Phase matching conditions and second and third order nonlinear optical coefficients of Sn2P2S6 crystals are reported. The coefficients for second harmonic generation (SHG) are given at λ=1542 nm and 1907 nm at room temperature. The largest coefficients at these wavelengths are d 111=17±1.5pm/V and d 111=12±1.5pm/V, respectively. The third-order subsceptibilities =(17±6)·10-20m2/V2 and =(9±3)·10-20m2/V2 were determined at λ=1907 nm. All measurements were performed by the Maker-Fringe technique. Based on the recently determined refractive indices, we analyze the phase-matching conditions for second harmonic generation, sum- and difference-frequency generation and parametric oscillation at room temperature. Phase-matching curves as a function of wavelength and propagation direction are given. Experimental phase-matched type I SHG at 1907 nm has been demonstrated. The results agree very well with the calculations. It is shown that phase-matched optical parametrical oscillation is possible in the whole transparency range up to 8µm with an effective nonlinear coefficient d eff≈4pm/V.
©2005 Optical Society of America
Tin thiohypodiphosphate (Sn2P2S6) is a wide bandgap semiconductor ferroelectric with very attractive photorefractive properties [1, 2] and large electro-optical coefficients . In addition, the wide optical transparency range extending from λ=0.53 µm to λ=8 µm  holds promise for optical parametric generation up to infrared wavelengths not accessible with standard nonlinear optical crystals. This requires the knowledge of the nonlinear optical coefficients and phase matching conditions. Up to now no coefficient had been determined; the only publication on nonlinear optics in Sn2P2S6 reports a value for d 211 , but unfortunately without specifying the coordinate system being used (in Sn2P2S6 d 211 is zero due to symmetry in the standard coordinate system). In this work we determine or estimate all 10 second-order non-linear coefficients, as well as the third-order nonlinear optical susceptibilities and using the Maker-Fringe technique.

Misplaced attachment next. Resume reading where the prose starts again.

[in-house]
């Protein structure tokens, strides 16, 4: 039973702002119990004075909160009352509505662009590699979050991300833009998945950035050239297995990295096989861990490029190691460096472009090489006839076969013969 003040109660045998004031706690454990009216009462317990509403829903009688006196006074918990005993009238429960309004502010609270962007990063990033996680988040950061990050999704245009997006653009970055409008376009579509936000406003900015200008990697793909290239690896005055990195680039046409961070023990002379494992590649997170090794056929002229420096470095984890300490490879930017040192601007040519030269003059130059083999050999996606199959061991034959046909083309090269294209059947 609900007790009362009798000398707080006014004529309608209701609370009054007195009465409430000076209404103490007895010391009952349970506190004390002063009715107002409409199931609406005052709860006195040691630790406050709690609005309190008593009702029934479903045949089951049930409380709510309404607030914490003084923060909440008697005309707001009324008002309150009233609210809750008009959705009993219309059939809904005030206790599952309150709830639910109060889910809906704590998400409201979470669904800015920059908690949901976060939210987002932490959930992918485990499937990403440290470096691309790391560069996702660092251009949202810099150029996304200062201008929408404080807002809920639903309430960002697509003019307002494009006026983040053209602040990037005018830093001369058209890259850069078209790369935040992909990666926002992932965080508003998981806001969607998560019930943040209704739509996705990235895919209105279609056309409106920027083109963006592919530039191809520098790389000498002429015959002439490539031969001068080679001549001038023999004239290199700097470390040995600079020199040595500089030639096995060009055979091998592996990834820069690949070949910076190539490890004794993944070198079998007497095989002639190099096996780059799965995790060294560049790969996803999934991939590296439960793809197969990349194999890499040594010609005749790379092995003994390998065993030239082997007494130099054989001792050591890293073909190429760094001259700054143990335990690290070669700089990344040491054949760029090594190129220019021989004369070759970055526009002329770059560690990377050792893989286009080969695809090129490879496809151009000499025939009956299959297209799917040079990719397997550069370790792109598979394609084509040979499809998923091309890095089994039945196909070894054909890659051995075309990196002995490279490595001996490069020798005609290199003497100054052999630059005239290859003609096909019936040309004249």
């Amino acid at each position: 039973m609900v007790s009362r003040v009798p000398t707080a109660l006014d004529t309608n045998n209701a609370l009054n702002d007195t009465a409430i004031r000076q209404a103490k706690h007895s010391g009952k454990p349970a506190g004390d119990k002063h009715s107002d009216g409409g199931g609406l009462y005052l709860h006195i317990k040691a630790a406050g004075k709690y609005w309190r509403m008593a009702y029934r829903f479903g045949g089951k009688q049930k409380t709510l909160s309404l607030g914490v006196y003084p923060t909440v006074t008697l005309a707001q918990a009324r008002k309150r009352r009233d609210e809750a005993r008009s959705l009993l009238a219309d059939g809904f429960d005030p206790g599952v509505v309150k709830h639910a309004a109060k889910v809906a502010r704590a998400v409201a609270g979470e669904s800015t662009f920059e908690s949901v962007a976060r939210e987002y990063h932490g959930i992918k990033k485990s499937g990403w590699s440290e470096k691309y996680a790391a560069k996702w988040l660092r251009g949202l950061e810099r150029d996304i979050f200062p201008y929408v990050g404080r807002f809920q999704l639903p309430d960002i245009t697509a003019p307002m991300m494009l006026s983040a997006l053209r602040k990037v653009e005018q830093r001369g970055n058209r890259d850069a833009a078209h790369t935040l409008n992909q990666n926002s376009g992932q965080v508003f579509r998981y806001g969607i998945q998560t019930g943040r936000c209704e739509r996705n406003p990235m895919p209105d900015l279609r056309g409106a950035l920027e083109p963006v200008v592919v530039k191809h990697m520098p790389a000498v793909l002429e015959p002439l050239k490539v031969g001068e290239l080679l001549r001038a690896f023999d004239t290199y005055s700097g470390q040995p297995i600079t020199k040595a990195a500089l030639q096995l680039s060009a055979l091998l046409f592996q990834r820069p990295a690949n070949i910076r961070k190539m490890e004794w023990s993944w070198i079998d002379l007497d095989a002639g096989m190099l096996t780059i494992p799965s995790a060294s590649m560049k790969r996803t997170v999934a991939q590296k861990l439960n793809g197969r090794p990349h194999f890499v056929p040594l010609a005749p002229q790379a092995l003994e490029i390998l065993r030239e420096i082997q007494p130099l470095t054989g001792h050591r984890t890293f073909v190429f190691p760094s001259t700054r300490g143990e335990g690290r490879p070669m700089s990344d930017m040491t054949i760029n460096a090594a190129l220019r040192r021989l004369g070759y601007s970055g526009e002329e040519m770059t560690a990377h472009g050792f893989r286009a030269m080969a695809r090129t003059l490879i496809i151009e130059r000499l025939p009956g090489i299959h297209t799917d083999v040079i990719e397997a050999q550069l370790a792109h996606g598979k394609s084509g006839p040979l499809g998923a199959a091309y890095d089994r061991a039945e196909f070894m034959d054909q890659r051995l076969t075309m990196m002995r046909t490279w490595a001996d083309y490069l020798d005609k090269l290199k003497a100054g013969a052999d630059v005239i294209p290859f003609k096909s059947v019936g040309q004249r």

In Ref. 6 the refractive indices and the indicatrix rotation of Sn2P2S6 are given for the wavelength range 550–2300nm at room temperature. The Sellmeier coefficients determined there allow to describe the refractive indices with an accuracy of 2·10-4 in the wavelength interval indicated. These data allow us to calculate phase-matching conditions for second harmonic generation (SHG), sum- and difference-frequency generation (SFG and DFG) and optical parametric oscillation (OPO). Calculated phase-matching conditions are compared with experimental data at λ=1907 nm. A configuration for optical parametric oscillators pumped with the fundamental wavelength of a Nd:YAG laser, capable of producing radiation from 1 to 8 µm in the infrared with a high gain (d eff≈4pm/V), is described.
2. Optical frequency conversion in Sn2P2S6
For phase-matched parametric interactions among three parallel waves at the frequencies ω 1, ω 2, and ω 3, where ω 3=ω 1+ω 2, the vacuum wavelengths λi of the interacting waves must satisfy
where the ni are the refractive indices for the waves at frequencies ωi . We use the Cartesian coordinate system as defined in Ref. 6: unit cell of Dittmar and Schäfer , y‖b is perpendicular to the mirror plane of the crystal, z‖c, the positive direction of the x-axis and the z-axis so that the piezoelectric coefficients dxxx and dzzz are positive and +y so that xyz is a right-handed system. The spherical coordinates are defined in the standard way used in physics, with θ the angle between k and z, and ϕ the counterclockwise angle from x to the projection of k to the xy-plane.
Phase-matching conditions may be satisfied in materials with sufficient birefringence either by rotating the direction of the laser beams with respect to the main axes of the optical indicatrix (angle tuning), by adjusting the wavelengths of the interacting beams (wavelength tuning), or by temperature tuning of the birefringence of the crystal.
The advantage of wavelength and temperature tuning is that the interacting beams can travel collinearly with one of the main axes of the optical indicatrix. In this case, termed noncritical phase matching, the Poynting vectors of all the interacting waves are parallel to the wave vector: The interacting beams do not walk off from one another.
For angle tuning, there is critical phase matching: The Poynting vectors are in general not parallel to the wave vectors, and the interacting beams walk off from one another . The efficiency of the frequency conversion depends on the interaction length of the waves in the crystal, which in turn depends on the diameter of the beams and on the walk-off angle. Angle tuning is advantageous if the interaction length is of the order of the crystal length; the method can find application for powerful pulsed lasers when the beams do not need to be tightly focused or a long crystal length is not required.